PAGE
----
Contrary to what is implied, a dual diagnosis may consist of more than two disorders that fall into one or more of the broad categories of mental health conditions, physical diseases, and/or substance use disorders. Generally, although not always, the term dual diagnosis implies that the individual is affected by one or more chemical dependencies (alcohol, drugs, prescription medication, etc.) as well as one or more emotional or psychological disorders. In the case of a dual diagnosis, one disorder is said to be comorbid with another (or others).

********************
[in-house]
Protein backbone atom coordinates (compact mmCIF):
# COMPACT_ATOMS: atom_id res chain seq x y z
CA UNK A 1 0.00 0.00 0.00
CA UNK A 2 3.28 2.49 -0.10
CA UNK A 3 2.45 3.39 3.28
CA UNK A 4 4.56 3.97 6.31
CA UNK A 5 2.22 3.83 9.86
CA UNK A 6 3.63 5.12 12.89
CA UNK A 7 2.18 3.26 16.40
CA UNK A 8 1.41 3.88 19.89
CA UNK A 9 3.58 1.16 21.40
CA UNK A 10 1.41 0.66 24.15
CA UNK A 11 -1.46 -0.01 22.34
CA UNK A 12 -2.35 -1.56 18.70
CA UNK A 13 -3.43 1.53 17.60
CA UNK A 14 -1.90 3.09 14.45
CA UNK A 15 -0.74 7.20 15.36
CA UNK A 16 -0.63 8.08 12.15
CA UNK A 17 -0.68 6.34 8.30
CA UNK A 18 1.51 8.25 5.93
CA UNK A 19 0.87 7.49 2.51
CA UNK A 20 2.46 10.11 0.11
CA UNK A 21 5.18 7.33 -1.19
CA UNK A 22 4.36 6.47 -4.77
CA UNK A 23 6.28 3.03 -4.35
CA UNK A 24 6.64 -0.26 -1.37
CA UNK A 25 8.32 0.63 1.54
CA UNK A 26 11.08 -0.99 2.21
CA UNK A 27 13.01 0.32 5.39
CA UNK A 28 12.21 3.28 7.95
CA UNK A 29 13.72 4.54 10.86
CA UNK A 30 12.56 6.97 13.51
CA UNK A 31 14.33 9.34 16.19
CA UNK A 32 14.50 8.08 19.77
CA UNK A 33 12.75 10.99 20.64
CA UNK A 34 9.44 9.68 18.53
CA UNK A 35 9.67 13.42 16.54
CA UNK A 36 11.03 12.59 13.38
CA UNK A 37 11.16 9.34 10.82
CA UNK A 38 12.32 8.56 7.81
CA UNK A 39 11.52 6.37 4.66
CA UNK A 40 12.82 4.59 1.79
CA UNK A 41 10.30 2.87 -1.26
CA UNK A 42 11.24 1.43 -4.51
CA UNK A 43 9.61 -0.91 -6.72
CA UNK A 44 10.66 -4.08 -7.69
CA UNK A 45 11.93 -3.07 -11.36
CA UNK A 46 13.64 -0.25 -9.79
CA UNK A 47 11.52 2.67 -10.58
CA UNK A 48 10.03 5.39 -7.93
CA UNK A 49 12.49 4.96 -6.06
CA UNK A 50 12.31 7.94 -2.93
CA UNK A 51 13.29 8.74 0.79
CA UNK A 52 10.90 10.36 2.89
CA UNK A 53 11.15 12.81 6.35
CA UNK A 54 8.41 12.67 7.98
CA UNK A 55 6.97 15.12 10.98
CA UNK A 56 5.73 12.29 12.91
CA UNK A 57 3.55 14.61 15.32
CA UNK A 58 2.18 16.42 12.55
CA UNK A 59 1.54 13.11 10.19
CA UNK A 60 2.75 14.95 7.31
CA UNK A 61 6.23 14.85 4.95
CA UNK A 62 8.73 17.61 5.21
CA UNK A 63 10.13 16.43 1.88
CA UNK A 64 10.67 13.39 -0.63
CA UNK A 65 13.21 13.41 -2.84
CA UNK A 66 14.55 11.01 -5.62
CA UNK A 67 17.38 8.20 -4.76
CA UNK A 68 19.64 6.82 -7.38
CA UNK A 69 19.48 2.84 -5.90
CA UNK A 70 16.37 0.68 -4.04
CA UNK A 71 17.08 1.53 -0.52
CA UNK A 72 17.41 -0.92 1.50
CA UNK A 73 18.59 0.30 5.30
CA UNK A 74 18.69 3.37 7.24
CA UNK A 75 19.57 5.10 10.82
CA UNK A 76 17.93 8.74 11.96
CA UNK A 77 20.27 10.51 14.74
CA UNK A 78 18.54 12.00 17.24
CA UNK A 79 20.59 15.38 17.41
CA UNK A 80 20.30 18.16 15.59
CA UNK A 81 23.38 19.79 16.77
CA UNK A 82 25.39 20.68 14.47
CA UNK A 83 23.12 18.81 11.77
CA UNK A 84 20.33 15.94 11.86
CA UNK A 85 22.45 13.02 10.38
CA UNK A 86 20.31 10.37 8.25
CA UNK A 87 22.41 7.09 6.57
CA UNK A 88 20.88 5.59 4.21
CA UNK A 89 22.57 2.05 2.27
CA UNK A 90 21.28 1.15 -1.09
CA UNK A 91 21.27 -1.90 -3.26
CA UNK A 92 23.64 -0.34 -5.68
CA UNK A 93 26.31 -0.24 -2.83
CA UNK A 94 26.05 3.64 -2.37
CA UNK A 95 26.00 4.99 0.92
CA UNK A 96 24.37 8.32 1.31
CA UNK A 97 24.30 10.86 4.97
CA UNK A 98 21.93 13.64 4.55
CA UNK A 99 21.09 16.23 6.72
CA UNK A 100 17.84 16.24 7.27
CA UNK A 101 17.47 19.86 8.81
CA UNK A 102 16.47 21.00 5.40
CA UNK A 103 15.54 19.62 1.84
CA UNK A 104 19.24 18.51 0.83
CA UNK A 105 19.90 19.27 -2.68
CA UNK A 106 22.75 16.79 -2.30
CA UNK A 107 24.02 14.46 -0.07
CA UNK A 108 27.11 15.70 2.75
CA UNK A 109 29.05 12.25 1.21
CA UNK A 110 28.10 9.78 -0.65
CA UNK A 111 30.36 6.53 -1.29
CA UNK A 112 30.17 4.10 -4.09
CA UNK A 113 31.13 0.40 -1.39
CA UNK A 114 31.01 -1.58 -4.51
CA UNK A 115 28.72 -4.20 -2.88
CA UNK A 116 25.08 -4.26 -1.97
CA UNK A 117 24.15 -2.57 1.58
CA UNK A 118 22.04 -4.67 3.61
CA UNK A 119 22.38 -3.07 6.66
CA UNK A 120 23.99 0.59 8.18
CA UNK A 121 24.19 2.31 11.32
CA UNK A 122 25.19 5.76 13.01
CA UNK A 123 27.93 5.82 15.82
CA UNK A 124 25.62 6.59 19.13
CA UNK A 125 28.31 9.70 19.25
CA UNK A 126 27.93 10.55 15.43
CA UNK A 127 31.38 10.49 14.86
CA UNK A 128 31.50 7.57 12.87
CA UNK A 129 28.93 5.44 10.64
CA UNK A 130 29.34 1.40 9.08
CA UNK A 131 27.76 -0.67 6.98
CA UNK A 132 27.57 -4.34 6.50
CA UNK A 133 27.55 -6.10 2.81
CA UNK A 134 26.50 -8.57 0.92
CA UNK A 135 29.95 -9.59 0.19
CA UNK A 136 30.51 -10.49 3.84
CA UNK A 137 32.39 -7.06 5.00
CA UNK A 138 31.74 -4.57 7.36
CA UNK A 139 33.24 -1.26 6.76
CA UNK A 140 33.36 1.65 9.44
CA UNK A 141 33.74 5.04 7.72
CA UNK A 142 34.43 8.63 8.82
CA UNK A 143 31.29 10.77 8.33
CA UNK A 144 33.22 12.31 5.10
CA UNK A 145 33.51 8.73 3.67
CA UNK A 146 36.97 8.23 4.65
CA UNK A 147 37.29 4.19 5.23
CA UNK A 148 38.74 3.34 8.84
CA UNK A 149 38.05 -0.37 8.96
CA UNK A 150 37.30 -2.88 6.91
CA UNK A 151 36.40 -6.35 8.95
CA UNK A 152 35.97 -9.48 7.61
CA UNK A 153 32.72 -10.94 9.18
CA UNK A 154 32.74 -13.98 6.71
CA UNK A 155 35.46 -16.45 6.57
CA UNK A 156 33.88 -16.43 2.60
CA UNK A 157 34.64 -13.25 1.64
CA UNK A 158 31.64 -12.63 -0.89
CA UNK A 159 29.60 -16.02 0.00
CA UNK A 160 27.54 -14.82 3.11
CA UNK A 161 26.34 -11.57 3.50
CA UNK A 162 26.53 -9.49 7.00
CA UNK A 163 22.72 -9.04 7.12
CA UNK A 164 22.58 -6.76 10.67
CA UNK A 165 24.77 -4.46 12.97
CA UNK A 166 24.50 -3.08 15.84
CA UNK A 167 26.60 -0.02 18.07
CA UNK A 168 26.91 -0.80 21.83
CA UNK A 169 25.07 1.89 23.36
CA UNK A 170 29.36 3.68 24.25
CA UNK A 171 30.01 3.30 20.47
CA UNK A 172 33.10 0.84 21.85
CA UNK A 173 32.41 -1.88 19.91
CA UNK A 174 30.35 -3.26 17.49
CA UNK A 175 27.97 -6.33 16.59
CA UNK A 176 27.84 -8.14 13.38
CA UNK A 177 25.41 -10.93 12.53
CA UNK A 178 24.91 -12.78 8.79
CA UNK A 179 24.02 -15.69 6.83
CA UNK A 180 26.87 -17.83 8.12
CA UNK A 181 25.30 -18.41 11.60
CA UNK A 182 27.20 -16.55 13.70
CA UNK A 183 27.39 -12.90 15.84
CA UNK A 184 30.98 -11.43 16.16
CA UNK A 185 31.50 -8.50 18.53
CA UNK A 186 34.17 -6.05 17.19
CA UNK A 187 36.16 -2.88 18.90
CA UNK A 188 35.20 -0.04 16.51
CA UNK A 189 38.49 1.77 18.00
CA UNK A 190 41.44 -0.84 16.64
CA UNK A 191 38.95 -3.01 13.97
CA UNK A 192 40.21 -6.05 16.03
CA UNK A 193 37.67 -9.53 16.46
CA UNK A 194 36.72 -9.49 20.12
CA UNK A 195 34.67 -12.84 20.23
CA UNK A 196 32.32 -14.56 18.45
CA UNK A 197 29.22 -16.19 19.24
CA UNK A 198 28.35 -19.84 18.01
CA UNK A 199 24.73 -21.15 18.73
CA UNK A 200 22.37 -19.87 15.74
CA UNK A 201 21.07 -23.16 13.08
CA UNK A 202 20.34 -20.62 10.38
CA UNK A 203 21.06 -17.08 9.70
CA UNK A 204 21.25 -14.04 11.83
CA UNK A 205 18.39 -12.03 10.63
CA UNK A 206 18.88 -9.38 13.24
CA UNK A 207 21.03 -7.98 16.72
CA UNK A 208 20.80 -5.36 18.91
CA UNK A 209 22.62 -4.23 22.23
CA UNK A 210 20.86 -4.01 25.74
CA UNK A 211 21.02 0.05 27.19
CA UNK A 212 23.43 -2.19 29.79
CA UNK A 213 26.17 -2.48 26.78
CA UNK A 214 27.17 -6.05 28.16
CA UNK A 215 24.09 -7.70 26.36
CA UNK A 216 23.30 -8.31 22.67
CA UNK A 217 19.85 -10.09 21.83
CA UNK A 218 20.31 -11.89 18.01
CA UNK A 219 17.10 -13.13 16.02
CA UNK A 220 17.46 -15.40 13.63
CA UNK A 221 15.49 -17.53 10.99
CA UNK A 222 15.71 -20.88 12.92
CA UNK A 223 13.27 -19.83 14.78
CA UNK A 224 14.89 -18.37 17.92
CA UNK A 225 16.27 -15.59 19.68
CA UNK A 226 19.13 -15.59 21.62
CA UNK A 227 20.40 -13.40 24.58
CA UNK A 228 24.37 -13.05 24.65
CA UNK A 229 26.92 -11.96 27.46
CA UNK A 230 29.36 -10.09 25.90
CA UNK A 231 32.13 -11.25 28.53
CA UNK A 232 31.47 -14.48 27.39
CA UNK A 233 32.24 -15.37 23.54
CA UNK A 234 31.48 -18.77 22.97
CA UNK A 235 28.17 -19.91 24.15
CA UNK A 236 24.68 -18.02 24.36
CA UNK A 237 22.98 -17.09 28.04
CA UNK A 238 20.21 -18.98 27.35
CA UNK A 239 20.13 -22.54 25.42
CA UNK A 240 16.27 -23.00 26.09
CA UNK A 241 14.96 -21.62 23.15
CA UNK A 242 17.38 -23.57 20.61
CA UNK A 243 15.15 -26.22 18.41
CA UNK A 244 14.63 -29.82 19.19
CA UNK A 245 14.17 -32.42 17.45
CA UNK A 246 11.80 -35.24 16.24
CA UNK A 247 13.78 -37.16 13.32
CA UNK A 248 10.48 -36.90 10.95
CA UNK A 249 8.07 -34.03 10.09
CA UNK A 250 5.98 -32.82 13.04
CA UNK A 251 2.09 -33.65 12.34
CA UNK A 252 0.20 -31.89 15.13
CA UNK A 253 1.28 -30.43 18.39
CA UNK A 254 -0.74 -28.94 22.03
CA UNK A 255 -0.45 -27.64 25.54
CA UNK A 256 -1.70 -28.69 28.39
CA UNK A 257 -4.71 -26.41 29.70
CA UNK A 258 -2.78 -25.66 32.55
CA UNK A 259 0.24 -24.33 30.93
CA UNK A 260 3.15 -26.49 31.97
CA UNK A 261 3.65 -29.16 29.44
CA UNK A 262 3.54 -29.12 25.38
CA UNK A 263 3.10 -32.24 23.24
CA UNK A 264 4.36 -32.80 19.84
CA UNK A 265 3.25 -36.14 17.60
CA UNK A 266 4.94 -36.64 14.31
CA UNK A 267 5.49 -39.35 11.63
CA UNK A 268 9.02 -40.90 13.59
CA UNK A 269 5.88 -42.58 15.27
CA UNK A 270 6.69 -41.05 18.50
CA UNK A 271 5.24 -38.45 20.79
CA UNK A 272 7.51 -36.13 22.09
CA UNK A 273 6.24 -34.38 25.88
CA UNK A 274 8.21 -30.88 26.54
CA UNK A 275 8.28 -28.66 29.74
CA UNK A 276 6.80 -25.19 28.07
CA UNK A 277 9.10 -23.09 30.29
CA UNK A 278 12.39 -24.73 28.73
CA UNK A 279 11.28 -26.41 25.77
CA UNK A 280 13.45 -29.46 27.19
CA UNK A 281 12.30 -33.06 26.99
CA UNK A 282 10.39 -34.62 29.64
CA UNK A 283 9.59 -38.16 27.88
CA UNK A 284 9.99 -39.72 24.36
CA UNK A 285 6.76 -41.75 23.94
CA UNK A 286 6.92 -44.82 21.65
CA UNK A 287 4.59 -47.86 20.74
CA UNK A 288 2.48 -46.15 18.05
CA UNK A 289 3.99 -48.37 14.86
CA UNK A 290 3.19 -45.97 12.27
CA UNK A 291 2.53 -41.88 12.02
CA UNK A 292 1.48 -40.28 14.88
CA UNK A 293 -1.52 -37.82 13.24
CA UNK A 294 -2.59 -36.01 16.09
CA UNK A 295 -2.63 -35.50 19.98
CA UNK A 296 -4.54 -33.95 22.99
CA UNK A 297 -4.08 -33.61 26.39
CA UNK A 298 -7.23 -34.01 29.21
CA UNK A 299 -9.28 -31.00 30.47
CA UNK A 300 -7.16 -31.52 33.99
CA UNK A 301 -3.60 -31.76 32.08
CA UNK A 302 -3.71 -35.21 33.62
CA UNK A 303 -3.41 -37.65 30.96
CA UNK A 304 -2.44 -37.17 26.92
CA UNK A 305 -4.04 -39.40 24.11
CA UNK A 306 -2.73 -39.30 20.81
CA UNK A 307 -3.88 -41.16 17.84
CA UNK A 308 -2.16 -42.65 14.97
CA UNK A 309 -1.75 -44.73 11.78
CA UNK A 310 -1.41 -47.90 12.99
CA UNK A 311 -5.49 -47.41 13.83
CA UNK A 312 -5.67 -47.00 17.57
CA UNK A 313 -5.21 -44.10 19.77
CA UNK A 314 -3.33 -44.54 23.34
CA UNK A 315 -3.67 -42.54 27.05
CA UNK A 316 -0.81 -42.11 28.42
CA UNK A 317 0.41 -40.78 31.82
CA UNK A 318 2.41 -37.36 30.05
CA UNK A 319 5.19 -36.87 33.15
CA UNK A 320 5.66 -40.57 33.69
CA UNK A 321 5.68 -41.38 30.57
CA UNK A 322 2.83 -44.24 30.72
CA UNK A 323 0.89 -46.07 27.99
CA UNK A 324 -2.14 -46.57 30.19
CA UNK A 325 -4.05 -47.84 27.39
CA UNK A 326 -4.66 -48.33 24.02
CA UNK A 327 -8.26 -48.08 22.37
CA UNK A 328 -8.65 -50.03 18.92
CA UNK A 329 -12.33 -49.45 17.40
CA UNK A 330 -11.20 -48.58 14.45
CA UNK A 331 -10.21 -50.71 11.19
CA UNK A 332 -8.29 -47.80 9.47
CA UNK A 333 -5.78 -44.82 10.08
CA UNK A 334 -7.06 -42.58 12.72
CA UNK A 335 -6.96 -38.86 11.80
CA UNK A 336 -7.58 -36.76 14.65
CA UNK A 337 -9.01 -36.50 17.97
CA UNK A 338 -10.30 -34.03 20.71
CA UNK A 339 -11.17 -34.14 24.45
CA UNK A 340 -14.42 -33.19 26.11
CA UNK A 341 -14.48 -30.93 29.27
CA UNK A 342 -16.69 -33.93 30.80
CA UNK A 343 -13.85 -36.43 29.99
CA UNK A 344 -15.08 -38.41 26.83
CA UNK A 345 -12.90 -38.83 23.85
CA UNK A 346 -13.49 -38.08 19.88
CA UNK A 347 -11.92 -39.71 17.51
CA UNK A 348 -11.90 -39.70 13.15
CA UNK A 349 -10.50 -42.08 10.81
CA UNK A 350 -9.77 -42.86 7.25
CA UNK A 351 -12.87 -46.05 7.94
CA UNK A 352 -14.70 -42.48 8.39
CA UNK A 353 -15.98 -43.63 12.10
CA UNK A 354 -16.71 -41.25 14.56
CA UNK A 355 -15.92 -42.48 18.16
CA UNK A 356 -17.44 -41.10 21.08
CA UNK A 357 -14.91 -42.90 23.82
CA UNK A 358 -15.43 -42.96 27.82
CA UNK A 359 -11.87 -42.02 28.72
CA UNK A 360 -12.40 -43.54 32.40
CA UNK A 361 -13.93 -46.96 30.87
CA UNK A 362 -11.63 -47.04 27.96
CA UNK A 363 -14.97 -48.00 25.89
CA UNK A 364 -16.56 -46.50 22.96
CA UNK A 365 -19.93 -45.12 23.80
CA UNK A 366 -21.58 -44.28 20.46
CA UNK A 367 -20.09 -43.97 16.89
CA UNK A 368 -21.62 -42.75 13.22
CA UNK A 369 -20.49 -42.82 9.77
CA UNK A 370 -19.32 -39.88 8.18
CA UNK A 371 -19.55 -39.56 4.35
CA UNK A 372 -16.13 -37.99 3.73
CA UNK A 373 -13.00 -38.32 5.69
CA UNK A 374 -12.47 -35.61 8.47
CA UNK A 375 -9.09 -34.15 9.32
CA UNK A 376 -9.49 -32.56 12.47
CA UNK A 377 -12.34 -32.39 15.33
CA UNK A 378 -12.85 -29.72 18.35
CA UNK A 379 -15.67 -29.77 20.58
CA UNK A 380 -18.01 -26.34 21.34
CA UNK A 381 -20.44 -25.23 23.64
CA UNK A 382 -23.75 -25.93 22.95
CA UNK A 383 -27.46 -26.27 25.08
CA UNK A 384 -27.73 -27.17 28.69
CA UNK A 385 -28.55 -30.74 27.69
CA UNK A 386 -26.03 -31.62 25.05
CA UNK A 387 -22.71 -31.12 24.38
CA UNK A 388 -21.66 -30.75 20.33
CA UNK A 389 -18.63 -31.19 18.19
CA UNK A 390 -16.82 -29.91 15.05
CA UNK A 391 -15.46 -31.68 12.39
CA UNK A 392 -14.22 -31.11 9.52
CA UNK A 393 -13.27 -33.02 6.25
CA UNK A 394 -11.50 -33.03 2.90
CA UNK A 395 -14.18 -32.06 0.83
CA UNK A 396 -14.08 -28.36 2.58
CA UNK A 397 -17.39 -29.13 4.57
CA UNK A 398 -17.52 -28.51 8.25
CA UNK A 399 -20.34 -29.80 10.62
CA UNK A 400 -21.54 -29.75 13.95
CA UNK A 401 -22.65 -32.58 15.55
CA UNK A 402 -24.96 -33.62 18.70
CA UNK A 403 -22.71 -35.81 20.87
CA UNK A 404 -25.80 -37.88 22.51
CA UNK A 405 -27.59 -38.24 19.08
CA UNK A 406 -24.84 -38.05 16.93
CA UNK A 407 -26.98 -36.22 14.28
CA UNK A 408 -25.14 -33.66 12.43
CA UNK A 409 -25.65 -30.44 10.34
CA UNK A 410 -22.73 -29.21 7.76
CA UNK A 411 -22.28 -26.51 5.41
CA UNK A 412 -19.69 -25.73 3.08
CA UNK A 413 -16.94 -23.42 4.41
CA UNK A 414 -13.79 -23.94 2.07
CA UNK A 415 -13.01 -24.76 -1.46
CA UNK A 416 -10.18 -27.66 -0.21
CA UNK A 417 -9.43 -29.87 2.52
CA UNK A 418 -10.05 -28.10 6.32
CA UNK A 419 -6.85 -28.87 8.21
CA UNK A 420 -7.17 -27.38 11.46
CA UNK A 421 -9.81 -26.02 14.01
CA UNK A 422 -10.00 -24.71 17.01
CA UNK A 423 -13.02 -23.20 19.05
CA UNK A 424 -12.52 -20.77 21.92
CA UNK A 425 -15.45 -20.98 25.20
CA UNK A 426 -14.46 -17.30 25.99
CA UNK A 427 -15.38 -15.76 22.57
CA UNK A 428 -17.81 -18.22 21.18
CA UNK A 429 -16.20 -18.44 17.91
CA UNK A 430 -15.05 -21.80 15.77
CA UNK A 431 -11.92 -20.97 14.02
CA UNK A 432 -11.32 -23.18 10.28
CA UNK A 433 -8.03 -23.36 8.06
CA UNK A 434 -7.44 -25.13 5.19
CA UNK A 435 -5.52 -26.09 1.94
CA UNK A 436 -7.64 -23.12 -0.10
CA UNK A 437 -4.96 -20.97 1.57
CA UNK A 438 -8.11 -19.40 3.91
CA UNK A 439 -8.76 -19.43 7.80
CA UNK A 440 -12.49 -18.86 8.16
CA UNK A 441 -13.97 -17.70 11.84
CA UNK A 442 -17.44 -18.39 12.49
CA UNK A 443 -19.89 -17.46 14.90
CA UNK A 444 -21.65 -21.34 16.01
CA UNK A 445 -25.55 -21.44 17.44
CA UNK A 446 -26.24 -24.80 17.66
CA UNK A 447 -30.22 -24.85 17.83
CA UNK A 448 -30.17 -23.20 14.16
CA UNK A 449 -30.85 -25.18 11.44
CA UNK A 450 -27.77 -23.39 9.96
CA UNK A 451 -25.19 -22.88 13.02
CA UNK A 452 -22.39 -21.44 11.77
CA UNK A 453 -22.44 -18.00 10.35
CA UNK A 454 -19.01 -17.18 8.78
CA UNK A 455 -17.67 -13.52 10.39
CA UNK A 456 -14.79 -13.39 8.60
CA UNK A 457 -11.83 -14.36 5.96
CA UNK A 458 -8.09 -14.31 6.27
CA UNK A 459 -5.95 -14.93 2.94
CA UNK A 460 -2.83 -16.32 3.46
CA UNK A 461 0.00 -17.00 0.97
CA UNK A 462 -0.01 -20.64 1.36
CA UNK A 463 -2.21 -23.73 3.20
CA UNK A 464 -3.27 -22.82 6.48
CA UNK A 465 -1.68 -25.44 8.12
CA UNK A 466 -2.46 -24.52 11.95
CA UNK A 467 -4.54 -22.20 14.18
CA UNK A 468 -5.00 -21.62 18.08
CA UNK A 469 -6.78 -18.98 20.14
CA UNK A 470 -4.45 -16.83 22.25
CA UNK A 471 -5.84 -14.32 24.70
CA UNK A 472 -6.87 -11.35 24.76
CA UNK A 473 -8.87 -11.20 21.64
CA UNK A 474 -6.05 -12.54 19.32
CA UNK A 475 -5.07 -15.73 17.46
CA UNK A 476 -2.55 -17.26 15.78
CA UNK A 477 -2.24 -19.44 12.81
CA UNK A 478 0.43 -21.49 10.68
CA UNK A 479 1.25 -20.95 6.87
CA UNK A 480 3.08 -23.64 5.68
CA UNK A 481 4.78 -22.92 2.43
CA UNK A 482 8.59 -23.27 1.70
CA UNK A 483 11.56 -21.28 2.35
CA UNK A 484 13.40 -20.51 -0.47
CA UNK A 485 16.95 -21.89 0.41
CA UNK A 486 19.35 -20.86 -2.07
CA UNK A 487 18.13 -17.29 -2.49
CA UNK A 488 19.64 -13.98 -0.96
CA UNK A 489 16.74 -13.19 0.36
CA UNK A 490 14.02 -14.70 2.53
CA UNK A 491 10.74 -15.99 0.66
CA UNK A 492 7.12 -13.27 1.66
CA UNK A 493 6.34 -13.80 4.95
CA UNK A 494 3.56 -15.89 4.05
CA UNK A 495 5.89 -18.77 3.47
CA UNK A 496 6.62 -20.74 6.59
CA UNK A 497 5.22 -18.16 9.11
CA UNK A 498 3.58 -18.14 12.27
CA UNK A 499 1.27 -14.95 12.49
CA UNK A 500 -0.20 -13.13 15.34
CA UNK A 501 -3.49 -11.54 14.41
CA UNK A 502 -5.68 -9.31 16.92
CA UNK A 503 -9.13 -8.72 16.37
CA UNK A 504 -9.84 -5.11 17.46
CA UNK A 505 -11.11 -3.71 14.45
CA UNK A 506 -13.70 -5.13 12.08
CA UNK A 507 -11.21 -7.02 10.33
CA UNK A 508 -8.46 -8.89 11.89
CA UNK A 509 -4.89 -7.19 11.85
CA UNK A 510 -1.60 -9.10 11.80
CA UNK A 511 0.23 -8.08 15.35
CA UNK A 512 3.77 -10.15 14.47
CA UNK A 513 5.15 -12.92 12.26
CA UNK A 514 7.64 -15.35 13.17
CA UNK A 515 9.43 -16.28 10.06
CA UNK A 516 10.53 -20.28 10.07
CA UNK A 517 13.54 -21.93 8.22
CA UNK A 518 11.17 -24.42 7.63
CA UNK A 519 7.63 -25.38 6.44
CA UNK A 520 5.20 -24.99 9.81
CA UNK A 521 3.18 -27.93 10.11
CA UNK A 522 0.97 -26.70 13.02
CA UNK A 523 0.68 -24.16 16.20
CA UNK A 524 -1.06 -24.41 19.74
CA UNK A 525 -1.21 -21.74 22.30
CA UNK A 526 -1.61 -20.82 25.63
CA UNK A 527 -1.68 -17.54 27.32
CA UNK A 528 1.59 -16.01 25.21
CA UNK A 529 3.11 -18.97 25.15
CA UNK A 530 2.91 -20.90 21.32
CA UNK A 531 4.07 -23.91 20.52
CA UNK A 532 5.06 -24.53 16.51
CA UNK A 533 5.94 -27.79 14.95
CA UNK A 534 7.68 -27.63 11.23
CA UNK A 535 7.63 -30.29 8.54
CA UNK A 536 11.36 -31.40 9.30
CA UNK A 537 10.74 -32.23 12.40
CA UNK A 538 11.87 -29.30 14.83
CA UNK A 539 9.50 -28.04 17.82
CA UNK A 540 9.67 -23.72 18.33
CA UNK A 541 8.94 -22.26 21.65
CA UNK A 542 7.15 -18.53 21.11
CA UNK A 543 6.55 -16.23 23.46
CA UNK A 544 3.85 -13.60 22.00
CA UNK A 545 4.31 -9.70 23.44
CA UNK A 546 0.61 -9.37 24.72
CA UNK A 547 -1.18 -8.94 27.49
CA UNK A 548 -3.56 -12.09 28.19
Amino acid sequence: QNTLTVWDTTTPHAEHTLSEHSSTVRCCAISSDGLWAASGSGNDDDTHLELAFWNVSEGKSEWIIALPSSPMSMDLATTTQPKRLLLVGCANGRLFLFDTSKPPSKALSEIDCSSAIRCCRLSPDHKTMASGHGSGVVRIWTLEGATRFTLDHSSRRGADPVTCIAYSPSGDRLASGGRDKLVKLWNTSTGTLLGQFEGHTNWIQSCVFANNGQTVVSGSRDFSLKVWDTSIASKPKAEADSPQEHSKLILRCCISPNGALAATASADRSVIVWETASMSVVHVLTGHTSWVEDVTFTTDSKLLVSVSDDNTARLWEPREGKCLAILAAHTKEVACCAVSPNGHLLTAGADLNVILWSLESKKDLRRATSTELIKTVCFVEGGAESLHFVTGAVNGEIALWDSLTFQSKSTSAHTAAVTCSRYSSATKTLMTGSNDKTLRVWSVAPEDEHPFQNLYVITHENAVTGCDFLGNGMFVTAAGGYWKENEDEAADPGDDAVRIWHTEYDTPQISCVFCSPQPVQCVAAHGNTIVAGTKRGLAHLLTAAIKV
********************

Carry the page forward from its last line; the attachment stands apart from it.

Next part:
Success in treating the dually diagnosed patient (i.e., the individual with comorbid or co-occurring disorders) depends heavily on careful and diligent examination and the development of a good treatment plan. These patients have very special needs: 1) psychotherapy and/or biological therapies (medications) for their emotional disorders; 2) the requisite treatment program, psychotherapy, and possibly medication for their substance use disorder; and 3) the administration of all these treatments simultaneously. It is important, too, that each therapy or program be appropriate for the condition and tested and proven effective. This is called an integrated approach to treatment and will offer the dual diagnosis patient a good chance for recovery and a healthy, normal life.